This is what the N2 and N3 will look like after a R28 billion revamp
- Sanral said it will issue R8.3 billion worth of tenders for the N2 and N3 freeway projects by the end of the year.
- The upgraded N2 and N3 will see the construction of four or five lanes in each direction and the redesign of interchanges.
- It will cost an anticipated R28.4 billion, and take between five to eight years to construct.
- For more stories, go to Business Insider SA.
Tenders to the value of R8.3 billion will be issued in coming months to start construction on the N3 upgrade project between Durban and Pietermaritzburg, the South African National Roads Agency Limited (Sanral) said.
In total, more than R28 billion will be allocated to upgrade parts of both the N2 and N3 freeways in coming months. This will include the construction of four or five lanes in each direction, and the reconfiguration of major interchanges in parts of the highways.
The N2 upgrade will focus on a 55km length of road from Lovu River, on the South Coast, to Umdloti, on the North Coast.
The N3 upgrade will focus on an 80km section from Durban to Pietermaritzburg.
Sanral said several initiatives will be undertaken during the construction to improve the freeways’ usability, and safety, which include:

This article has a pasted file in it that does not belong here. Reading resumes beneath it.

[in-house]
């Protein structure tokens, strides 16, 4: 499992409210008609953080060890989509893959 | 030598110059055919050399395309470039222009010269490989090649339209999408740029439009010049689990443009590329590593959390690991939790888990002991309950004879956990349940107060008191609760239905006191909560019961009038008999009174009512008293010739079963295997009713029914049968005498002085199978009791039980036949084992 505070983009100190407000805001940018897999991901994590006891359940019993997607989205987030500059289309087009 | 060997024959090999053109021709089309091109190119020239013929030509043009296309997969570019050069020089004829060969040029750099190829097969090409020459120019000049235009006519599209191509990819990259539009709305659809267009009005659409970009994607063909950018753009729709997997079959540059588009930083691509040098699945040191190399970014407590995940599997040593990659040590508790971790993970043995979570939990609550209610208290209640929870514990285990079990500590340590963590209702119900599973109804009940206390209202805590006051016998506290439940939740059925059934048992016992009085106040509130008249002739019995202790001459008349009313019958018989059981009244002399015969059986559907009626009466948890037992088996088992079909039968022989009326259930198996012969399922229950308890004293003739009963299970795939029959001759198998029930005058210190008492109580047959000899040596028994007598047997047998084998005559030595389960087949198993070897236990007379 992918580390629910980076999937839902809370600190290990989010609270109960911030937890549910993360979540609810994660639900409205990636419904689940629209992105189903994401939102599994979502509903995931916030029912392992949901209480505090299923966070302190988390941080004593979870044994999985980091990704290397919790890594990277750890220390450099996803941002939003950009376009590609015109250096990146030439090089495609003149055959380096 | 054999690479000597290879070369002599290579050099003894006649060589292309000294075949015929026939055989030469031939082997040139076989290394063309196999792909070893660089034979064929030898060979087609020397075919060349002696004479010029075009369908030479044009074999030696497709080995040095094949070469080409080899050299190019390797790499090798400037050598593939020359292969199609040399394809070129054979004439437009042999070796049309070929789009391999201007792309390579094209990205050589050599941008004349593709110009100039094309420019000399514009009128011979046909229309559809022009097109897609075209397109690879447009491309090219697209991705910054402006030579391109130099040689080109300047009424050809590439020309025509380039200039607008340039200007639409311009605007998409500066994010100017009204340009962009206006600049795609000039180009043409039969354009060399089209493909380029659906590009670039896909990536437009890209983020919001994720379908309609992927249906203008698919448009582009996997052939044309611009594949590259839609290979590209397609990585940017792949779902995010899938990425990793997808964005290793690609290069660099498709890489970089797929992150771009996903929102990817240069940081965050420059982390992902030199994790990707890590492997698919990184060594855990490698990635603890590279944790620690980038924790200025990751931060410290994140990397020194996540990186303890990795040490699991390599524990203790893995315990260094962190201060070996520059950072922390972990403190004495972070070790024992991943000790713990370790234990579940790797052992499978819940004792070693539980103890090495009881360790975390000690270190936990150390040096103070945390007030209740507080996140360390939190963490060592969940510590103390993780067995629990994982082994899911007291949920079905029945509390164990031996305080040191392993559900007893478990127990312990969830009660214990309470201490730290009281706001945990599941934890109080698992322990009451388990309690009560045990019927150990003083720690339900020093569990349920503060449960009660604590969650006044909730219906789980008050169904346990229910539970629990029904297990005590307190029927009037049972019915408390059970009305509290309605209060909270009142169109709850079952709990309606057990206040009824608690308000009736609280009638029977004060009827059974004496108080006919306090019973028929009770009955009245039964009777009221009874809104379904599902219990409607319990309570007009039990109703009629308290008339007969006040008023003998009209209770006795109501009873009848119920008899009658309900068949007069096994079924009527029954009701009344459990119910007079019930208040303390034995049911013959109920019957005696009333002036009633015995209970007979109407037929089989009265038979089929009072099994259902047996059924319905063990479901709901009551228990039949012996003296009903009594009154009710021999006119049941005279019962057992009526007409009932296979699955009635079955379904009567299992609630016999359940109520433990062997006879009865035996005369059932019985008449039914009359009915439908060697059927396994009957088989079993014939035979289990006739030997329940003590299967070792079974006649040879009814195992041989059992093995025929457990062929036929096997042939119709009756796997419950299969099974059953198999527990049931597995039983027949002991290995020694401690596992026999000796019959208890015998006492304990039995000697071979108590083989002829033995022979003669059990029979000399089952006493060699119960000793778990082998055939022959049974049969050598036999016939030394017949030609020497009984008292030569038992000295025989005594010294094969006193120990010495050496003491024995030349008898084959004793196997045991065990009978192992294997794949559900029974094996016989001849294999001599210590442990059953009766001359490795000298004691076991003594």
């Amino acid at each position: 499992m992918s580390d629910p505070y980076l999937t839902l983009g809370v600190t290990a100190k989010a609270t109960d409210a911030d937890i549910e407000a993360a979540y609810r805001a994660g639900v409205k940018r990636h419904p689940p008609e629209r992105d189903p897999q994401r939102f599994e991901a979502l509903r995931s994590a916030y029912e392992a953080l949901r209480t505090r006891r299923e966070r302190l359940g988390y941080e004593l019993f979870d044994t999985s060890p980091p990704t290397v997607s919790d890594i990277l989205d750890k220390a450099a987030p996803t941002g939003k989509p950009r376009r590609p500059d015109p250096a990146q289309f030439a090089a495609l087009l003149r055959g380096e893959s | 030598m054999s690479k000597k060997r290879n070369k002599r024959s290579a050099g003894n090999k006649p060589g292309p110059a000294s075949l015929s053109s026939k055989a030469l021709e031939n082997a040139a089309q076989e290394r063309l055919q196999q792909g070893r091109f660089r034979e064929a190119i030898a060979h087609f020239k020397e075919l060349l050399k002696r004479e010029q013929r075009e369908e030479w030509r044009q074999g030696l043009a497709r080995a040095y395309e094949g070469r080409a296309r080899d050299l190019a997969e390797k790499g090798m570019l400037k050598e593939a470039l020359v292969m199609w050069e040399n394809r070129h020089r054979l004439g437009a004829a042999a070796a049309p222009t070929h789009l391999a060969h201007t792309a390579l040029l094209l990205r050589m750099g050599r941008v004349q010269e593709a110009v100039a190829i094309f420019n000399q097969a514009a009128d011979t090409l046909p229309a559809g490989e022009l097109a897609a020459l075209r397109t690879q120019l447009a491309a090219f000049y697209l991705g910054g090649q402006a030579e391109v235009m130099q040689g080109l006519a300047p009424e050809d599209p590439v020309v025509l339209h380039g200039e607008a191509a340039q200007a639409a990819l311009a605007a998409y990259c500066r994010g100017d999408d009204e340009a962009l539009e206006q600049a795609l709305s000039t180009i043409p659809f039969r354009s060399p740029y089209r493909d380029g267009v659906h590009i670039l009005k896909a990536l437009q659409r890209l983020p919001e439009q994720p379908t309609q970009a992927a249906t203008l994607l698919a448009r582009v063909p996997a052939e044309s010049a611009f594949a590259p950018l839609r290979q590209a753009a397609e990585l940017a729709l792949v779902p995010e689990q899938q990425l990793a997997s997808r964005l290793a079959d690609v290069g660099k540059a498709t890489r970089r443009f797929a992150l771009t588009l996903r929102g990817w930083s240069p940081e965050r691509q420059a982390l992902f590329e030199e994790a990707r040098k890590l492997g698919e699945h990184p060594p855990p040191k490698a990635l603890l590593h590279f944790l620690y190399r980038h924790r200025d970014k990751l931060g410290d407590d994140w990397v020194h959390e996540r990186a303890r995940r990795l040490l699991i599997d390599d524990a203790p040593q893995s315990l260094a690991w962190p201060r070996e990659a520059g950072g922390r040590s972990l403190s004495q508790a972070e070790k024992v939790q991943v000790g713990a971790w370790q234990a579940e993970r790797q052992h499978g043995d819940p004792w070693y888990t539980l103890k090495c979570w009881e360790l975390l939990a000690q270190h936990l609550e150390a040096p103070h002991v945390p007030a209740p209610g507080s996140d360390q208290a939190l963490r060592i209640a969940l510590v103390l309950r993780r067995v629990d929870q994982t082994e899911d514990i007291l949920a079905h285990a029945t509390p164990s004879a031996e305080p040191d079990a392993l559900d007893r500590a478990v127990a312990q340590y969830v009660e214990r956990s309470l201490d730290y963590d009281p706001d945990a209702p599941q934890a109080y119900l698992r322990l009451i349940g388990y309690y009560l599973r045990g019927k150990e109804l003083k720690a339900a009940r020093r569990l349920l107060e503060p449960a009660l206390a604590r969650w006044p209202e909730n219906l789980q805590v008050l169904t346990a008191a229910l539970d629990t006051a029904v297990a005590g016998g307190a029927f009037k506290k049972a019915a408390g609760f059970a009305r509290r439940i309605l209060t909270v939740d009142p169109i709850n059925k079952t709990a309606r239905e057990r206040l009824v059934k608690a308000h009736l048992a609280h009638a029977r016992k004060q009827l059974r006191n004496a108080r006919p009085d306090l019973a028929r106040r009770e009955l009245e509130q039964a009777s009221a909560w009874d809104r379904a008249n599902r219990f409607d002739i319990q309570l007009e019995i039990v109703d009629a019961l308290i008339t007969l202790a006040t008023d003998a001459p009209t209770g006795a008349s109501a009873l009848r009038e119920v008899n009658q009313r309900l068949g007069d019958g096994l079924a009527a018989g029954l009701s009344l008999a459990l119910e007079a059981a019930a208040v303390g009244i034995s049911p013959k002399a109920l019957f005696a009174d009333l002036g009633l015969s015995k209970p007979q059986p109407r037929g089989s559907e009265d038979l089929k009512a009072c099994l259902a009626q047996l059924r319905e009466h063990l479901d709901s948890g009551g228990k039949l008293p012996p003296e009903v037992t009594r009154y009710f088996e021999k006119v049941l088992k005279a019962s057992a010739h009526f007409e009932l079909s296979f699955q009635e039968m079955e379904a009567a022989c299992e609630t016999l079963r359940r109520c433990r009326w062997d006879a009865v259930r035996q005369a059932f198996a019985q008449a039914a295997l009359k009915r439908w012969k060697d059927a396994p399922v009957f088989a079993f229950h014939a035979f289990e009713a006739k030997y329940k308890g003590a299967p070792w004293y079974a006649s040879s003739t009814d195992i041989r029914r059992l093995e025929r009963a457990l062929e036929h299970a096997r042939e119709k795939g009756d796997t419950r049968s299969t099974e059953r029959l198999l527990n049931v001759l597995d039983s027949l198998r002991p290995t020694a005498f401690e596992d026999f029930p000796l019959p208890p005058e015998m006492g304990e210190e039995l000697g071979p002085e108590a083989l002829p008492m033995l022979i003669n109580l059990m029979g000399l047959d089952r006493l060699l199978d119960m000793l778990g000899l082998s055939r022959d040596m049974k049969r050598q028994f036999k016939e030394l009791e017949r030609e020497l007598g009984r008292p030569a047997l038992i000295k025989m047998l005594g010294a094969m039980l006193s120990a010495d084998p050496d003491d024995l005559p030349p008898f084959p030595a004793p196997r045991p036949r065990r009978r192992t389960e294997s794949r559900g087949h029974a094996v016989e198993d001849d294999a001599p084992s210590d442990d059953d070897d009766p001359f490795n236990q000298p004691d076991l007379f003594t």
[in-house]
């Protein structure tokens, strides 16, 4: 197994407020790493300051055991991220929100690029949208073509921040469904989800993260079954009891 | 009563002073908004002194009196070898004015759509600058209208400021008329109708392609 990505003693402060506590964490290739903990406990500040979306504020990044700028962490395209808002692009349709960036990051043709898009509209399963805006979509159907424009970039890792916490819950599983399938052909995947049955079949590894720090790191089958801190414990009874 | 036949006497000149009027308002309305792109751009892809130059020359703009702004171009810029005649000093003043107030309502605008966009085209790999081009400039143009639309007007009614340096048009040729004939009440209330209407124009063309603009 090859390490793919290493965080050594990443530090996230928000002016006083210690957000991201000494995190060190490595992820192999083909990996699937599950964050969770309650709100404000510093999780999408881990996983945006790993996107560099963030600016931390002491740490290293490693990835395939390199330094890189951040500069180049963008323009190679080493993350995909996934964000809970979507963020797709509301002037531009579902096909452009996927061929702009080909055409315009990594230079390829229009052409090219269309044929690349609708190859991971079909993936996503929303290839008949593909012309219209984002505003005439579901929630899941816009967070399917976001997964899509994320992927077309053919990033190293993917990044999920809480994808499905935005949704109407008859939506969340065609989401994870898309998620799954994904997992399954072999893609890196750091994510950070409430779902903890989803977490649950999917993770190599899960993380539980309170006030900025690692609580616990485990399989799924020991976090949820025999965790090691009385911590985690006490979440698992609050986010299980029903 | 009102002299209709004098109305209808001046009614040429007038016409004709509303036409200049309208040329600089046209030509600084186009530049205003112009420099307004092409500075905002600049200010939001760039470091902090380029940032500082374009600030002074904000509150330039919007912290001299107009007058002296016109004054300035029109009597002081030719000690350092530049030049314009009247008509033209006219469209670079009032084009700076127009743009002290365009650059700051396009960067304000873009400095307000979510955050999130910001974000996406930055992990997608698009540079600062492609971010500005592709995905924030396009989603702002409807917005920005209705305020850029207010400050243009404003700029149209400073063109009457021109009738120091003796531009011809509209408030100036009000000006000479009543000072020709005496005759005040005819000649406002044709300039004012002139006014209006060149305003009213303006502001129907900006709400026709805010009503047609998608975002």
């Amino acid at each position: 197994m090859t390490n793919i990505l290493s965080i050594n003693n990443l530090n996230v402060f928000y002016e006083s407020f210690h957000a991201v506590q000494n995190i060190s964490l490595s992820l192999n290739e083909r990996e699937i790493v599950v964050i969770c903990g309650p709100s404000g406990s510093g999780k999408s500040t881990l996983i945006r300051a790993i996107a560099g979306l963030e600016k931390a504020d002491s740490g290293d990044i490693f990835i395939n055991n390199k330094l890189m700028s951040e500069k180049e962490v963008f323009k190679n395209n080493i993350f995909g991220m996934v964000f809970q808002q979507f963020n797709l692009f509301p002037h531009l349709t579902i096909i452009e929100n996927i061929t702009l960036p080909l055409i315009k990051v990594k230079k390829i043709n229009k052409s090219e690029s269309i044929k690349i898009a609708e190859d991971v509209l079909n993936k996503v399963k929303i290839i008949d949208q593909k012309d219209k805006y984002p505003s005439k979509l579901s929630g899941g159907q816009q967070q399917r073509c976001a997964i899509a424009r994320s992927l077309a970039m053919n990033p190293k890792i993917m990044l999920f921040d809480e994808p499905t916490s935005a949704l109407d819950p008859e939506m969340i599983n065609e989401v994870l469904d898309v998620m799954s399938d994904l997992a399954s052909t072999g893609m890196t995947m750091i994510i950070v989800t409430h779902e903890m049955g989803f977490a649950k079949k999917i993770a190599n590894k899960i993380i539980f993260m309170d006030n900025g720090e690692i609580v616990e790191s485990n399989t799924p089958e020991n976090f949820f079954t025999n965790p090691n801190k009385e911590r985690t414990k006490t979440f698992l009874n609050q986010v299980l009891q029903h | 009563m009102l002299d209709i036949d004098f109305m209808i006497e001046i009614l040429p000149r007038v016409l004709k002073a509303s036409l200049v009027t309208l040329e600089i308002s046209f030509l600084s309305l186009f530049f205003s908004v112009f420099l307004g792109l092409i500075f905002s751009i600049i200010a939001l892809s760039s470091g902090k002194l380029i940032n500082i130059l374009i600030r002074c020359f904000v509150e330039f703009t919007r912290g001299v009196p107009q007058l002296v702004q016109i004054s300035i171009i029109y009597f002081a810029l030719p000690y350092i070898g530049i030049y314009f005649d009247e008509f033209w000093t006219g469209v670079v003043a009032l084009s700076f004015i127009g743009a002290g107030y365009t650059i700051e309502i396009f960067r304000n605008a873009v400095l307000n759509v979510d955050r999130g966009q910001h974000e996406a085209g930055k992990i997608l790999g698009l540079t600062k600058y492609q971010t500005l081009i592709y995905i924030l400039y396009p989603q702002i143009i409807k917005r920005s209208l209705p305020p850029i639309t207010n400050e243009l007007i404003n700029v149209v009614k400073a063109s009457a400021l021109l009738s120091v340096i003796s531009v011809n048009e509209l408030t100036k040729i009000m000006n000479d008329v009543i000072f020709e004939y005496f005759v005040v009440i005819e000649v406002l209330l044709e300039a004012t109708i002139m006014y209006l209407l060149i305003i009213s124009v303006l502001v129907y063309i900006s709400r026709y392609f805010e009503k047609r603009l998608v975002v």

- Using noise-reducing asphalt mixes to ensure that vehicle tyres make less noise while travelling on the roads.
- The use of more damage and deterioration resistant pavements to cater for the growing number of freight traffic.
- The restoration of the entire road reserve vegetation to a similar state to what it was before construction. This includes, temporarily relocating protected bulbs and aloes to a nursery to protect them during construction.
- The use of geometric design to ensure the smooth flow of traffic. In the process, dangerous curves will be ironed out.
- The major realignment of the N3 highway at Key Ridge just outside Durban where steep grades currently causes major traffic congestion and serious crashes.
Sanral said the roads will also be designed to be aesthetically pleasing to last for decades into the future.
The redesigned EB Cloete Interchange near Durban where the N2 and N3 cross each other is an example of this. It will also feature a cable suspended bridge from an arch.
Sanral’s executive engineer Louw Kannemeyer said the projects form part of President Cyril Rampahosa’s infrastructure stimulus package announced at the end of 2018.
It is expected to create over 15,000 jobs over the five to eight years it will take to construct, depending on funding availability.
He said it is part of a project to strengthen the logistics and transport corridor between South Africa’s main industrial hubs in Durban and Gauteng.
It will also improve access to Durban’s export and import facilities.
In total, Sanral will issue tenders worth more than R40 billion to the construction sector over the next two to three years.
“We expect a surge in road construction projects over the medium-term framework as part of the broader national efforts to invest in economic infrastructure,” Kannemeyer said.
“We are confident that this investment will help to boost the construction sector which has been under severe pressure in recent years, and also cascade down to black-owned and emerging enterprises who will receive much larger shares of tenders in future.”
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